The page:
Judith Bogomol described her son as “loving,” “caring,” and “loyal” to his family.
“He’s a good son,” Judith Bogomol told U.S. District Judge Terry Means Thursday during a sentencing hearing for Gregory Bogomol, 39, of Fort Worth.
But federal prosecutor Aisha Saleem told Means that Gregory Bogomol, a former journalism teacher at Denton High School, was a danger to school-age children.
“This is only the tip of the iceberg,” Saleem said Thursday. “In his phone, he had 125 images of boys. He had hundreds of others on Facebook.
Sign Up and Save
Get six months of free digital access to the Star-Telegram
“This is an ongoing investigation and who knows when it will end.”
Bogomol pleaded guilty in October to two counts of production of child pornography. Each count carried a maximum sentence of 30 years in federal prison.
In a statement read in court Thursday, Bogomol said that he felt shame daily for the “poor decisions and choices” he had made.
Minutes later, Means sentenced Bogomol to the maximum of 60 years.
Bogomol’s attorney, Cody L. Cofer, had argued that some of his client’s troubles stemmed from living in a gay-bashing world.
Means dismissed that argument.
“A gay boy was one of his victims,” Means noted. “Some victims have contemplated suicide.”
Prosecutors said Bogomol used social media applications to contact boys and teenagers. Saleem said Bogomol went from school to school selecting his targets, many of them student athletes.
Saleem read excerpts from statements written by parents. They called Bogomol a “monster” and a “predator.”
“No child should have to be fearful of adults,” one parent wrote. “Truth is that we may never know the damage.”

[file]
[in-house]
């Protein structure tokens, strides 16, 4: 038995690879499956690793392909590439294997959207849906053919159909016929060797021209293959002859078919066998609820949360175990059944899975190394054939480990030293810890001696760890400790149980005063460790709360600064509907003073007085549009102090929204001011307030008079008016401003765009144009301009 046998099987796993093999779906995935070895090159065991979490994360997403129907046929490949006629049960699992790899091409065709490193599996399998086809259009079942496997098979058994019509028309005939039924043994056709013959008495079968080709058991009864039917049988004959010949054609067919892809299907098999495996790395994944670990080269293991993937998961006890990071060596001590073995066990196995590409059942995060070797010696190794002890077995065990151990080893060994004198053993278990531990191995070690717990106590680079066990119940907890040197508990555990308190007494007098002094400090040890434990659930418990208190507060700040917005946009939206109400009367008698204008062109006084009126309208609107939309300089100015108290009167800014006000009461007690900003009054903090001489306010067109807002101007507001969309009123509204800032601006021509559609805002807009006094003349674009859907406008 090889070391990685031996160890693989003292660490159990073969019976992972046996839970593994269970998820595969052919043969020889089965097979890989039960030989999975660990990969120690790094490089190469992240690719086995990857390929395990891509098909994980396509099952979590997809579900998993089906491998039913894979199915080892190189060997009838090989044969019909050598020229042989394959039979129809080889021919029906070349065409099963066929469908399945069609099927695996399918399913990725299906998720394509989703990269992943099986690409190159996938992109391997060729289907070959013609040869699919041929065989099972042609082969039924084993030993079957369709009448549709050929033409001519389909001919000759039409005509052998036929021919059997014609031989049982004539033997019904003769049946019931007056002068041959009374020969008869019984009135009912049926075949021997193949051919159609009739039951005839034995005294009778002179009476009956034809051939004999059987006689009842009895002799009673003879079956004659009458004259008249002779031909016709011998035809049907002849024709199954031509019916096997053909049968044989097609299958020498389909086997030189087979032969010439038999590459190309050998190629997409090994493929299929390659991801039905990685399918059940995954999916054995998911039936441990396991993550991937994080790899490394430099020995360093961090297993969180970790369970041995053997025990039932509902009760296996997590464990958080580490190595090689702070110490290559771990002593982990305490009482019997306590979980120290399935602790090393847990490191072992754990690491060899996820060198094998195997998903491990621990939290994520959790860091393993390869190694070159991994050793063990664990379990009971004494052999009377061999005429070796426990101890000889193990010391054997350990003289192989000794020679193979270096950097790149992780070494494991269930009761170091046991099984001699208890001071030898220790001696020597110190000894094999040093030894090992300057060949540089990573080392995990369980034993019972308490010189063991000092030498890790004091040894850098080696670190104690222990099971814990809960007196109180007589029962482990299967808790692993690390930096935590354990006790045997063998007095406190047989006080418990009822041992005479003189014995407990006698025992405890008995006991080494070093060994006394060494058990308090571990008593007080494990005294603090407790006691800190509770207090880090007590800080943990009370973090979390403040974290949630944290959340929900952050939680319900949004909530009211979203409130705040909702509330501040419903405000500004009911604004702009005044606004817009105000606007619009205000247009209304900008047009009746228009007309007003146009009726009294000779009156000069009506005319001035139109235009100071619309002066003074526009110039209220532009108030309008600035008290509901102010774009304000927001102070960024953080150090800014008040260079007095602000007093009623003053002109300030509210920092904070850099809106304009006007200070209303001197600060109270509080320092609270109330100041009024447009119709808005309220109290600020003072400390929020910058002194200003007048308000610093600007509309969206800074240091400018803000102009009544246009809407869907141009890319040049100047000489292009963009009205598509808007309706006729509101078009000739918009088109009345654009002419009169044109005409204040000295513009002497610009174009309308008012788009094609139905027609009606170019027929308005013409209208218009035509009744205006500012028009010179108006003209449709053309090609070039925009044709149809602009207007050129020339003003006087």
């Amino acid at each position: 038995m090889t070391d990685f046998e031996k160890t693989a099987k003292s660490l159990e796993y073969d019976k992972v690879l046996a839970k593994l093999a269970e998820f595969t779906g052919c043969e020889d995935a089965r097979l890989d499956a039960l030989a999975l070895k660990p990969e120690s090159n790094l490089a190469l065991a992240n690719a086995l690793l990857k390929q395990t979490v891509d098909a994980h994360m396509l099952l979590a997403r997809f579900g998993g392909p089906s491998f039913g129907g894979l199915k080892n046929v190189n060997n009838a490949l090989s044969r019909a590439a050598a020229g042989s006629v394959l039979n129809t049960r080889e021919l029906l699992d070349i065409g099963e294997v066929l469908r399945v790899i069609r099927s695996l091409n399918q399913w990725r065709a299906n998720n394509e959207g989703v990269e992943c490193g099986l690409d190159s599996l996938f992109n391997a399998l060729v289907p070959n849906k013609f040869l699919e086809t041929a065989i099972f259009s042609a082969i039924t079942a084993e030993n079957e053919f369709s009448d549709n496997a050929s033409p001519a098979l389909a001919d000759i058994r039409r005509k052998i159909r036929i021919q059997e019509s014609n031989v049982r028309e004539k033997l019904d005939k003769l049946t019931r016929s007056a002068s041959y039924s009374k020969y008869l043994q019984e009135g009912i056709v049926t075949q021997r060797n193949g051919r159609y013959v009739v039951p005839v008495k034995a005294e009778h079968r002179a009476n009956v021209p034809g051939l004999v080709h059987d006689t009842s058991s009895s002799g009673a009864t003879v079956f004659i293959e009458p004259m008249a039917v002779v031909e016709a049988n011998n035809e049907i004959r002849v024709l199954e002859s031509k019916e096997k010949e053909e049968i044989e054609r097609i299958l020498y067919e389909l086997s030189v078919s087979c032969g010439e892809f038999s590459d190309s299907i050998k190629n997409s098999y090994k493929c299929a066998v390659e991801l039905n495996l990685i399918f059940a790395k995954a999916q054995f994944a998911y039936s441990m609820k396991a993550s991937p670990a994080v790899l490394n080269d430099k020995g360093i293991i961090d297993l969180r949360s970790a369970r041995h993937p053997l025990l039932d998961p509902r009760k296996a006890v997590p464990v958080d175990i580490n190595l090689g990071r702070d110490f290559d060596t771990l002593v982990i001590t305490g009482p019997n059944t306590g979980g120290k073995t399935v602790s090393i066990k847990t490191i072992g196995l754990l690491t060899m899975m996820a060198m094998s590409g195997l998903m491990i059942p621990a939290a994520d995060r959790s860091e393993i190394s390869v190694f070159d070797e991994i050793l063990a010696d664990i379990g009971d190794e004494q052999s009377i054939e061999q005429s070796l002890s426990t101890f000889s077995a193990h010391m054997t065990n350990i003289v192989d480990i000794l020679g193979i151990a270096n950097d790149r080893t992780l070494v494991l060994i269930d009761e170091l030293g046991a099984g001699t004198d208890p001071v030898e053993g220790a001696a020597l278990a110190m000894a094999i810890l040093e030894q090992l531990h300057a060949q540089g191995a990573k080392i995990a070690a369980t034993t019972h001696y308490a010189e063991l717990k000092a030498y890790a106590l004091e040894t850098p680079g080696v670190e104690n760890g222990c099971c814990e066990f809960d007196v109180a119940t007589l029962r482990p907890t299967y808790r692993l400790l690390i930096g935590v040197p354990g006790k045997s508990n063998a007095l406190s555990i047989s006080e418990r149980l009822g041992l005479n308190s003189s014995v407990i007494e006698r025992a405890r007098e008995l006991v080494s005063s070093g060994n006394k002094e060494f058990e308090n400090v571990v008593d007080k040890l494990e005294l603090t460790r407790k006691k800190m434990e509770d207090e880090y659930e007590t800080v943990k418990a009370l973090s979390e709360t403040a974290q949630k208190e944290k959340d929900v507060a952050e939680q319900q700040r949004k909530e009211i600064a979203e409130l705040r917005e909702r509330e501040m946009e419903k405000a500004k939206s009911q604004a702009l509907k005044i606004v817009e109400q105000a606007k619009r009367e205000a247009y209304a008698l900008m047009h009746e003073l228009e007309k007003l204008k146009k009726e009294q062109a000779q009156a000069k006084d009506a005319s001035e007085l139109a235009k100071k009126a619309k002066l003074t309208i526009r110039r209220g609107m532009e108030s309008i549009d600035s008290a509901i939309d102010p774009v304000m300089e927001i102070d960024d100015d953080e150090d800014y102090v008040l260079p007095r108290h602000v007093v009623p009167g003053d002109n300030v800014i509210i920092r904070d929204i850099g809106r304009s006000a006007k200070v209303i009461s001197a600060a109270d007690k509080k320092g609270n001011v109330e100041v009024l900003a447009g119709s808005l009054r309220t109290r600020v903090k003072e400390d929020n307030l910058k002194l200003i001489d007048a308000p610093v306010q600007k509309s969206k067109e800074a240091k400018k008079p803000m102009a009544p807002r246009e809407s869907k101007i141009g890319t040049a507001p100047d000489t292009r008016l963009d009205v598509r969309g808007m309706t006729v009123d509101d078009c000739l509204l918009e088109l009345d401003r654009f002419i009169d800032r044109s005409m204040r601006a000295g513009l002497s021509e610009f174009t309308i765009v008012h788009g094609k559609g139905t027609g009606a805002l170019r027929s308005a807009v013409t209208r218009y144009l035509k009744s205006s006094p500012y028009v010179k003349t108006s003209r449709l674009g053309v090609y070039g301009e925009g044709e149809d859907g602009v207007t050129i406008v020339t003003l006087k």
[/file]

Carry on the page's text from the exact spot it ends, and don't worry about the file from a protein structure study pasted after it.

Several parents were in the courtroom Thursday morning.
Bogomol taught at Denton High for less than five years and resigned shortly before his arrest in May, school officials have said. He worked seasonally for the Star-Telegram sports department but had not been employed at the newspaper since February 2014.
Amanda Johnson, a special agent with the Department of Homeland Security, testified in May that she was informed by a counterpart in Lake Charles, La., that the parents of a 15-year-old boy reported that their son was solicited for nude photos by a person using the name “Crystal Williams” via the KIK Messenger smartphone app.
During an interview with agents at his house on May 6, “Bogomol said he had been using the online female persona to solicit nude pictures of boys,” Johnson testified.
According to the federal complaint, the teenage boy said “Crystal Williams” sent him “nude images of a young female through the KIK application and requested nude images of [the boy] in return.”
The boy sent one image, which was met with a request for another, according to the complaint. The teen got suspicious and told his parents, who contacted federal authorities.
“After he declined, the female threatened to send his nude pictures to all of his friends,” Johnson said. “The child said he feared that his pictures would be exposed on the Internet. He became afraid to go out and afraid to play sports.”
Agents traced “Crystal Williams” phone activity to an account owned by Bogomol, according to the complaint.
Bogomol told investigators that he had solicited nude pictures of boys since 2005 and said he might have used threats to get some of those pictures, Johnson said.
Johnson testified that Bogomol disappeared for a time while she and another investigator were questioning him. She believed Bogomol deleted the KIK application from his cellphone while he was out of her sight. But agents found another application called Grindr on Bogomol’s cellphone.
“He saw what I was looking at on Grindr,” Johnson said. “I saw numerous pictures of young males in various stages of undress.”
This report includes material from Star-Telegram archives.
Domingo Ramirez Jr., 817-390-7763